This study investigates the effect of 5 and/or 6th LN involvement, especially in cases with tumors located on the left upper lobe with the results obtained in the presence of the LN metastasis in NSCLC cases.

Material and Method

111 cases that underwent surgery due to NSCLC and diagnosed with lymph node metastasis as a result of the postoperative pathological examination in Atatürk Chest Diseases and Chest Surgery Training and Research Hospital Chest Surgery Clinic between 2009-2013 were included in the study. All of the cases were examined postoperatively with CT and PET/CT. In thorax CT, the caliber of the lymph node was more than 1 cm and in PET/CT in lymph node FDG involvement was more than 2.5 and they were accepted as threshold values for Endobronchial Ultrasonography (EBUS) and mediastinoscopy indication. The cases who were suspected to have lymph node metastasis were assessed with EBUS and/or mediastinoscopy. The cases diagnosed with N2 diseases and on whom neoadjuvant chemotherapy were applied, were excluded from the study. 97 of the cases whose average age was determined as 58.12 (30-78) were male and 14 of them were female. In 62 (55.9%) of the cases squamous cell carcinoma, in 28 (25.2%) adenocarcinoma, and in 21 (18.9%) other primary pulmonary malignancies were present.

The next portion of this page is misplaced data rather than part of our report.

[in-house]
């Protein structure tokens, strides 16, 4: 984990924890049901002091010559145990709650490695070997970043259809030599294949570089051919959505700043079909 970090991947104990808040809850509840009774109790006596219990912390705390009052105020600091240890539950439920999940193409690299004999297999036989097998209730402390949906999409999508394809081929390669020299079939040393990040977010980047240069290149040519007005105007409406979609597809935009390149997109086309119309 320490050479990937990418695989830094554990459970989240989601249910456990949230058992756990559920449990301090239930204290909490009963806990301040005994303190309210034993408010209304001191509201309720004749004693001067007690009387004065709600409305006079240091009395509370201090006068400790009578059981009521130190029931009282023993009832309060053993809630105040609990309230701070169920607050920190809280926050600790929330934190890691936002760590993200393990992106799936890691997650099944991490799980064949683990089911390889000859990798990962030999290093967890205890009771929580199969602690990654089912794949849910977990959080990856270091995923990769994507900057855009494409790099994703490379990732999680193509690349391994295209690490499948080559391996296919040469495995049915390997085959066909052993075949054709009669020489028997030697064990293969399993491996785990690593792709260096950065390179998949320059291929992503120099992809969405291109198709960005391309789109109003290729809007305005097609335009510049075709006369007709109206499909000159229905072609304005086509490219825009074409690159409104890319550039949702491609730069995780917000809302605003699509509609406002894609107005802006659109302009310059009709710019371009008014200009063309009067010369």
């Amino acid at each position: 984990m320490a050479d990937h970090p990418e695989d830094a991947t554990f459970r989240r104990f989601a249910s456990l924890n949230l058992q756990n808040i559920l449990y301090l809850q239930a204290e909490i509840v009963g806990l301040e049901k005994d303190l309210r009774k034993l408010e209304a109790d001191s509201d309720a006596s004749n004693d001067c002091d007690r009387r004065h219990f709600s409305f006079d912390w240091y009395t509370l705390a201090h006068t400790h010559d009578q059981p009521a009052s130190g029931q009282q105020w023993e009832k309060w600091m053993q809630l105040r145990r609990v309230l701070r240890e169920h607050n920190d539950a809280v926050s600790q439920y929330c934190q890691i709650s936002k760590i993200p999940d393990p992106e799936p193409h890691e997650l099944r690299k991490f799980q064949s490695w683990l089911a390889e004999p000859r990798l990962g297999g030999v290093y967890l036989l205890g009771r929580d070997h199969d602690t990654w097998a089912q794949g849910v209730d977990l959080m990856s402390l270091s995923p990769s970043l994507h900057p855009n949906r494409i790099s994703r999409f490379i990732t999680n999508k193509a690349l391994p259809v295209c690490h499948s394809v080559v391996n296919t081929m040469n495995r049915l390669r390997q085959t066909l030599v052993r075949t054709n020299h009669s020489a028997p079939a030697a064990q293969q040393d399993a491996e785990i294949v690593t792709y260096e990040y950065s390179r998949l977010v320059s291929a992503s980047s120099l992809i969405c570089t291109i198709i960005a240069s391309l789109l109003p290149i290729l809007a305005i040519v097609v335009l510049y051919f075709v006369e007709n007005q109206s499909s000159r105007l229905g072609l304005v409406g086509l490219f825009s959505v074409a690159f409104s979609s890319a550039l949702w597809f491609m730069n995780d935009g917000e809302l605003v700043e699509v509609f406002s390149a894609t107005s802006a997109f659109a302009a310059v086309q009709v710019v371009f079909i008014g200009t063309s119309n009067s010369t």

In all cases, complete resection and mediastinal lymph node dissection were applied due to malignancy. Adjuvant chemotherapy/chemoradiotherapy were applied on all cases diagnosed with postoperative mediastinal LN metastasis. In all cases included in the study, the effect of the prognostic factors such as sex, tumor, histopathology, localizations of metastatic lymph node stations, single or multi lymph node station, lymph node metastasis, resection type, tumor stage and the location of the tumor on the left upper lobe were investigated. Additionally, survival rates of the cases diagnosed with aorticopulmonary LN metastasis, and other tumor cases located in the upper left lobe based on other prognostic factors were investigated.